Preventing Corrosion of Aircraft Parts

Preventing Corrosion of Aircraft Parts

DALLAS — Corrosion of aircraft parts is a significant concern for the industry, as it can lead to reduced efficiency, increased maintenance costs, and even safety hazards.

Aircraft parts are complex systems of metal components, which when exposed to various environmental factors during flight can cause corrosion, which can weaken or damage aircraft parts and systems.

In the aviation industry, corrosion can pose a significant risk to the safety, reliability, and efficiency of aircraft. It is essential to prevent and control corrosion for ensuring the safety and reliability of aircraft.

In 2021, Qatar Airlines (QR) filed a lawsuit with the manufacturer over surface paint issues on the Airbus A350 with a complaint that it had detected cracks in the paint of some of its newly acquired A350 aircraft and subsequently grounded part of its fleet. However, QR and Airbus have already settled the long-standing A350 dispute recently.

Before taking into account the techniques and methods to prevent and control corrosion in aircraft, here are some of the types of corrosion that can occur in aircraft, along with some of the parts where they typically occur.

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Surface Corrosion

Surface corrosion is a general term that refers to any type of corrosion that occurs on the surface of a metal component. This type of corrosion may occur in any area of the aircraft that is exposed to a corrosive environment, such as the exterior of the aircraft, fuel tanks, hydraulic lines, and engine components.

Surface corrosion can take on different forms, including uniform corrosion, pitting corrosion, and intergranular corrosion.

Uniform Corrosion

Uniform corrosion is one of the most common types of corrosion in aircraft and can occur on any metal surface exposed to a corrosive environment. Such corrosion usually occurs when a metal surface is exposed to saltwater, acid rain, or high humidity.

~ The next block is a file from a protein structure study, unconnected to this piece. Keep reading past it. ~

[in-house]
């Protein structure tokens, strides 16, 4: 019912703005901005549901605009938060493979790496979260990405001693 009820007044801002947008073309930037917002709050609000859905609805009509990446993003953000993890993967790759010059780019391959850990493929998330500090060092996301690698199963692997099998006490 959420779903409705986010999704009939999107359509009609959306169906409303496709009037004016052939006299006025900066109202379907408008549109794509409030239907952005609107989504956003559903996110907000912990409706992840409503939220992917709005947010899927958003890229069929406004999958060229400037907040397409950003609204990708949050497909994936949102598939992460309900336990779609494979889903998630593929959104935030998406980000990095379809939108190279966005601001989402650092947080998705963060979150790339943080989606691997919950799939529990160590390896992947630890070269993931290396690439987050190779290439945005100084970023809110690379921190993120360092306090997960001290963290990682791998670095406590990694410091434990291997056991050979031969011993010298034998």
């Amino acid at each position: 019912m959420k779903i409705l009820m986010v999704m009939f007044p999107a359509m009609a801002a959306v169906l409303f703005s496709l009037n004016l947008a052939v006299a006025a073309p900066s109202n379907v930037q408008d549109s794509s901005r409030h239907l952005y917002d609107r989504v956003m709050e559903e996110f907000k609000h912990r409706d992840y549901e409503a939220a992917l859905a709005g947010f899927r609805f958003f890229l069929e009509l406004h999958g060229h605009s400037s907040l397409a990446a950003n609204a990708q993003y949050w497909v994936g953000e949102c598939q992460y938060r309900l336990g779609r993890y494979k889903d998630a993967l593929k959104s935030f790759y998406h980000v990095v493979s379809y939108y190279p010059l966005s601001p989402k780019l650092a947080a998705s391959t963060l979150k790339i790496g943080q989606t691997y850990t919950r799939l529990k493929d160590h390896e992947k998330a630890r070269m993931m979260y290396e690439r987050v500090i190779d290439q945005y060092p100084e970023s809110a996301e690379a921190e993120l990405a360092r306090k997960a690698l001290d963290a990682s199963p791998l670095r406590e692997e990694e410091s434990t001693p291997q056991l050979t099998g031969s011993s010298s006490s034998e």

Uniform corrosion eventually results in a loss of material thickness and potentially compromises the structural integrity of the affected aircraft part. While uniform corrosion is a type of surface corrosion, not all surface corrosion is uniform.

Some of the common aircraft parts where uniform corrosion may occur include the exterior parts of the aircraft, such as the fuselage, wings, and tail, as well as internal parts such as fuel tanks, hydraulic lines, and engine components.

Pitting Corrosion

Pitting corrosion is a localized form of corrosion that can occur on any metal surface or area where uniform corrosion has been removed. It is characterized by small pits or holes in the metal surface, which can compromise the structural integrity of the part.

Some of the common parts where pitting corrosion may occur include fasteners, landing gear components, and other structural members that are exposed to harsh environmental conditions.

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Feature Image: VCV – Victorville boneyard. Photo: Luca Flores/Airways

Sharad Ranabhat mainly covers feature stories alongside other interesting articles. Having written for Sam Chui, Airlive, Travel Radar, Aviation Nepal and others, he aims to cover as many feature stories as possible here at Airways Magazine.

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